Protected in a carved shell, these crowned Medieval queens are processional, as you can see, and ride behind the miniature horses drawing the shell through history. The carvings are 11" high, 4.5" wide and 3.15" in depth, with a rounded backside evidence of original mounting on pillars.
The old Chateau and Palace interiors often were richly paneled in hand carved and assembled decorative richness. Particularly a study, office, library would have shown such work from 1400s forward. The curved back of these 2 figural carvings show us they were mounts on pillars or round wall paneling, and from all my vast museum research and visits to such palaces and chateaus, I feel very comfortable dating these to 1700s, and perhaps even a century or two earlier. They have a very Medici feel to them, don't they. I found them in France, and have been fighting with myself about keeping them for myself. Alas, I can't find the right spot for them. They ought to hang on a wall, perhaps above a matching pair of carved console or wall shelf to show them off at their best. Perhaps flanking your antique mirror above a fireplace - you'll find the perfect way to display them. I love the figures, but I love those horses even more. Aren't they fabulous. A procession of Royals, two of what must have been a vast and historic depiction around an entire room. I wish we knew from what walls these were salvaged, and could tell you the story with accuracy. We can't know. Some day someone will come across old photos of an interior that was parted out, salvaged and replaced with new. Sad, but this is how these carvings come to market - someone wants the 1600s chateau to have a modern interior. Sigh.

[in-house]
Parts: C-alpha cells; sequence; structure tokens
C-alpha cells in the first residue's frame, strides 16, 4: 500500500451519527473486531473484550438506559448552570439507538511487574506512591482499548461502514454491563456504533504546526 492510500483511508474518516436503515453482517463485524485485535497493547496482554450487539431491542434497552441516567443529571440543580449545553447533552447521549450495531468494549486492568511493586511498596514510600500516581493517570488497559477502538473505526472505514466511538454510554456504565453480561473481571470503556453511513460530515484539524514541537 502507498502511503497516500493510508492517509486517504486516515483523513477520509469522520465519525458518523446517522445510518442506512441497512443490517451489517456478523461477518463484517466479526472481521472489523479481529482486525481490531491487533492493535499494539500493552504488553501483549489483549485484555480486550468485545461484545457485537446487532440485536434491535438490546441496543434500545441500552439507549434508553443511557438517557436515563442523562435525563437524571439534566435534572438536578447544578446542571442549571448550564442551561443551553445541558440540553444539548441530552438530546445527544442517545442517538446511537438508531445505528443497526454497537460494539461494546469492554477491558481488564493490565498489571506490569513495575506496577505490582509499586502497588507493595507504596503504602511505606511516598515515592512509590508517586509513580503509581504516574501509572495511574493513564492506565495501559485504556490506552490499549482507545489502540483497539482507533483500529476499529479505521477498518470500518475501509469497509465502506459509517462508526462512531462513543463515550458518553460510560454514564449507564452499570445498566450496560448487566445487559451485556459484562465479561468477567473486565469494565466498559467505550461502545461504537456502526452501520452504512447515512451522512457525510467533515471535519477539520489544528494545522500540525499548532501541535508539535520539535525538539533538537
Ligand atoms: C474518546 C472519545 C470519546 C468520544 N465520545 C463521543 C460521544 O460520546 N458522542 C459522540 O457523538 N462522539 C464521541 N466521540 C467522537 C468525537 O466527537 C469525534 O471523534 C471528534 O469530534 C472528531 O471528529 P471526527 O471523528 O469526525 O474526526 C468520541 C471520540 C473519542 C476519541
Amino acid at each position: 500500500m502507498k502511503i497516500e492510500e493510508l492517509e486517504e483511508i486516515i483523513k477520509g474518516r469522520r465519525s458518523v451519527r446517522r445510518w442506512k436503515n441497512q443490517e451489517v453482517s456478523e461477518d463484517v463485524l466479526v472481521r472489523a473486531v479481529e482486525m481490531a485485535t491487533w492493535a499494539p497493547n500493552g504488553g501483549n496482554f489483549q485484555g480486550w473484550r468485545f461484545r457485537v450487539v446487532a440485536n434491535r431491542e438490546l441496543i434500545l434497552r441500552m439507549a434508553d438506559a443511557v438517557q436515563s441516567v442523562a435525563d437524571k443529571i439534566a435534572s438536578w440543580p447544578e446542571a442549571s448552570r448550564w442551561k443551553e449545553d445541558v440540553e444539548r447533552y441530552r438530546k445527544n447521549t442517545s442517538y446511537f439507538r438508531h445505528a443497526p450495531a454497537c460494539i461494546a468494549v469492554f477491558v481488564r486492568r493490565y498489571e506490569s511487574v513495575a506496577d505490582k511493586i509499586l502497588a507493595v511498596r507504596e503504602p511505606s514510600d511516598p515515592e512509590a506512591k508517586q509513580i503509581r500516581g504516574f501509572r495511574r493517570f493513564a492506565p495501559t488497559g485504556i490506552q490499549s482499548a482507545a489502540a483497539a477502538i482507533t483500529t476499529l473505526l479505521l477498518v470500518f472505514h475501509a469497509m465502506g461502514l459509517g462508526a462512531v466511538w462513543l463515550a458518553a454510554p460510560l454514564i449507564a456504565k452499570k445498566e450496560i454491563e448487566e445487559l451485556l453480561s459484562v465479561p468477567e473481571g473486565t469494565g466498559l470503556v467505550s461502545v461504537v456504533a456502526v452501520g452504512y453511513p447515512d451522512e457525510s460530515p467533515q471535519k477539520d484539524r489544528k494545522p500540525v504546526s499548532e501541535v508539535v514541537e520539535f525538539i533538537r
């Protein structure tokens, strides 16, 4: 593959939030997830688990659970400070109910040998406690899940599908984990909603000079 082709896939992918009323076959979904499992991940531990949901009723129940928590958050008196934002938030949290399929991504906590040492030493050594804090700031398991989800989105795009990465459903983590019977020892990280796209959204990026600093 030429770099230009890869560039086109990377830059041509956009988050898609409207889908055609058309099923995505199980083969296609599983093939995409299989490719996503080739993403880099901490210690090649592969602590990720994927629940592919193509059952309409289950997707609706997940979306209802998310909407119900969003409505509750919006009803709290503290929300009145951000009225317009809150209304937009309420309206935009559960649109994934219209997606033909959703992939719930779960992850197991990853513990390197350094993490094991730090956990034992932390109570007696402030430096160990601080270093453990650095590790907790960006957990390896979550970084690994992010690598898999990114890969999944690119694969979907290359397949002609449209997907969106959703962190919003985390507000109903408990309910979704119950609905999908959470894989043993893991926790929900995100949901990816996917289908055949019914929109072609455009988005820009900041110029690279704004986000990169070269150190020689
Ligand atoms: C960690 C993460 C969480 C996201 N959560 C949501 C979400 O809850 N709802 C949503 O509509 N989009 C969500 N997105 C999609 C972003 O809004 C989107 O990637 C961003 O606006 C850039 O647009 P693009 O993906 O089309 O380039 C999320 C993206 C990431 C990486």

Very good to excellent, with very little if any flaws to note. One of the queens has a chip to her nose, visible in our images. It seems there are nips to the ears on the horses, as well. Perhaps a few tiny pin holes of wood worm evidence despite their very advanced age. No active infestation at all, of course. A note: I would remark upon the wood worm damaged fragmental figures on display in the Louvre, the V&A and other museums. It's a very normal finding in old wood of Europe, particularly French pieces. So it's not the least of a deal-breaker for me when I'm out buying. In fact, if a carving has none, I question its authenticity. But this pair is a personal favorite.
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